As May approaches, the legal and humanitarian responsibility entrusted to the international community and its institutions requires urgent action to end this illegal occupation policy and save hundreds of children and women from being rendered homeless.
45% of those living between the Jordan River and the Mediterranean Sea believe “apartheid” is an appropriate description of the regime,
“The poll found that 45% of the overall river-to-the-sea population say that the definition of “apartheid” proposed in the survey question is fitting or very fitting as a description of the Israeli regime. A strong majority among Palestinian respondents believe that the apartheid definition fits the Israeli regime (57% “strongly” and 18% “somewhat” – three-quarters in total) and a mirror image among Jews reject it (50% say it doesn’t fit at all and 25% doesn’t really fit – three-quarters in total)…Together, these findings reflect a widespread understanding on both sides that the Israeli government intends to continue the status quo or formalize it through de jure annexation.
This paper deals with theconflict between the Israelis and the Palestinians and its spatialexpression on the ground as it is manifested in the Israeli facts on the ground in Jerusalem. Theunderlying thesis of the paper is that the reality on the ground differs from the reality of the political negotiations and that it is necessary to add more dimensions to the understanding of theconflict than those presented by international law. In applying a post-structuralist approach and anotion of territory informed by critical politicalgeography and critical IR it opens up for understanding the role of territory in the conflict, especially in Jerusalem, the motivation for
conducting facts on the ground and how these reflect the Government of Israel’s overriding
strategies for its presence in the Palestinian territories. The paper concludes that the Israeli presence in the Palestinian territories is better understood as an ethnic project than an occupation,but this is due to the special connection between territory, legitimacy and ethnicity in the Jewish Zionist construction of the Israeli state
"Government officials, the international community, donor agencies, and even academic literature portray Palestine’s lack of water resources as a foregone conclusion – a result of the region’s climatic conditions."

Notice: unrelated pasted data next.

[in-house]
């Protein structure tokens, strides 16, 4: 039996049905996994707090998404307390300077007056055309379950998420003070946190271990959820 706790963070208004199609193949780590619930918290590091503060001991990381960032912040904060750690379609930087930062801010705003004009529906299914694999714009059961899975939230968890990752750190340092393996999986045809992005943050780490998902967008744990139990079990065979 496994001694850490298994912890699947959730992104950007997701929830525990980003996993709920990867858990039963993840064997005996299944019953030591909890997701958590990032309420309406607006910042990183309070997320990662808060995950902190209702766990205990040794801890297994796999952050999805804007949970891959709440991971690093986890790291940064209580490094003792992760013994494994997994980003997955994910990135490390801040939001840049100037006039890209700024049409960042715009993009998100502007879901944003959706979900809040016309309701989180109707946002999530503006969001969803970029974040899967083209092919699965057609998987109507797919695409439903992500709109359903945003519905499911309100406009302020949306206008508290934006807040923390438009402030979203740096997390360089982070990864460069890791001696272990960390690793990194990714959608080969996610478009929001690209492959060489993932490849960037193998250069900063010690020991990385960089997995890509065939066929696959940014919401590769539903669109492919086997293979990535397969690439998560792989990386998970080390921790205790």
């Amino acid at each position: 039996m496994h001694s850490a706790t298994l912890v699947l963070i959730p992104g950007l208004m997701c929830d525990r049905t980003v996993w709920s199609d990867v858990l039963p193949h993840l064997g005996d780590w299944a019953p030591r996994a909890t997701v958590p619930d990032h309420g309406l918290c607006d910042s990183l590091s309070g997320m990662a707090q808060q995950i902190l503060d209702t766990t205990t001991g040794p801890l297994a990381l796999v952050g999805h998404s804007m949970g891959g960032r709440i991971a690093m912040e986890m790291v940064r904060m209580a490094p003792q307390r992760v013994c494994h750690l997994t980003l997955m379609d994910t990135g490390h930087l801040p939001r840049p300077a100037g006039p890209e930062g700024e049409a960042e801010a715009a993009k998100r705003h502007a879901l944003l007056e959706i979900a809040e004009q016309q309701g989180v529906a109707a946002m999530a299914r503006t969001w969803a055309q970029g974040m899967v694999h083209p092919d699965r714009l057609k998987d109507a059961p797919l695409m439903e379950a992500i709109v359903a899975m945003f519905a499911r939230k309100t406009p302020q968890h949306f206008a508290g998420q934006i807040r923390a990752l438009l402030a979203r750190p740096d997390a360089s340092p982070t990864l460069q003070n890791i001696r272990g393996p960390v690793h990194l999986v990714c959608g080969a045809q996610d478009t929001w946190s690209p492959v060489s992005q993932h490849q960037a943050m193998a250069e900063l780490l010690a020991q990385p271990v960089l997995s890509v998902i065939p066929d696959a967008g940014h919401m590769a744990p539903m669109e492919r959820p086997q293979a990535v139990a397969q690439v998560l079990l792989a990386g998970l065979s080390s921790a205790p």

"What these narratives fail to address is that Palestine’s water scarcity is a social and political construct that obscures how Israel entrenches its hegemony over water resources, resulting in severe water inequality for Palestinians."
"For decades, Israel has proposed technological solutions to address this scarcity, such as desalination plants and wastewater treatment and reuse. International donors have played a major role in reinforcing Israel’s approach."
"These solutions are tied to the belief that science, technology, and infrastructure will ensure that water is no longer a source of contention, conflict, and even war. But these technologically driven solutions disregard the social, political, and cultural elements of water."
"Climate justice movements worldwide consider anti-racism and ending oppression integral to their struggle."
"So why aren't Israeli environment activists speaking up for Palestinians?"
"Not merely content with demanding a change in environmental policies, the global climate justice movement seeks to change economic power structures and liberate all living beings from all forms of oppression, violence, and dispossession."
"Yet the Israeli climate movement often remains silent when it comes to fighting neoliberalism, racism, oppression, and the occupation and its profound ecological damage to this land and the people who live on it."
Israeli War Crimes and the ICC
The ICC’s Israel Investigation Could Backfire
Israelis’ widespread backlash against the prospect of international prosecution is unfortunate but predictable. Institutions of international justice have a dubious track record when it comes to winning local support. In other countries, they have been met with equally stiff rejection and political manipulation.
As Israel is haunted by the specter of prosecution, the Balkan experience can offer clues about what may lie ahead.
It’s unlikely that Israel will ever regard its own alleged war crimes critically in the future.
Israel has faced international investigations in the intervening years, such as by the U.N. Human Rights Council. The current ICC probe is investigating Israeli settlements in the occupied West Bank and alleged war crimes in Gaza, perpetrated both during the 2014 war and during demonstrations at the Gaza border in recent years.
Although Israel is not a member of the ICC, Israeli authorities have shown some signs of caution in their recent policymaking, perhaps as a result. Netanyahu shied away from displacing Khan al-Ahmar, a Palestinian community in the West Bank, and the Israeli Supreme Court struck down a law intended to legalize Israeli settlements. But these actions mainly offer plausible deniability: They steer Israel away from international prosecution, while maintaining the overall policy course.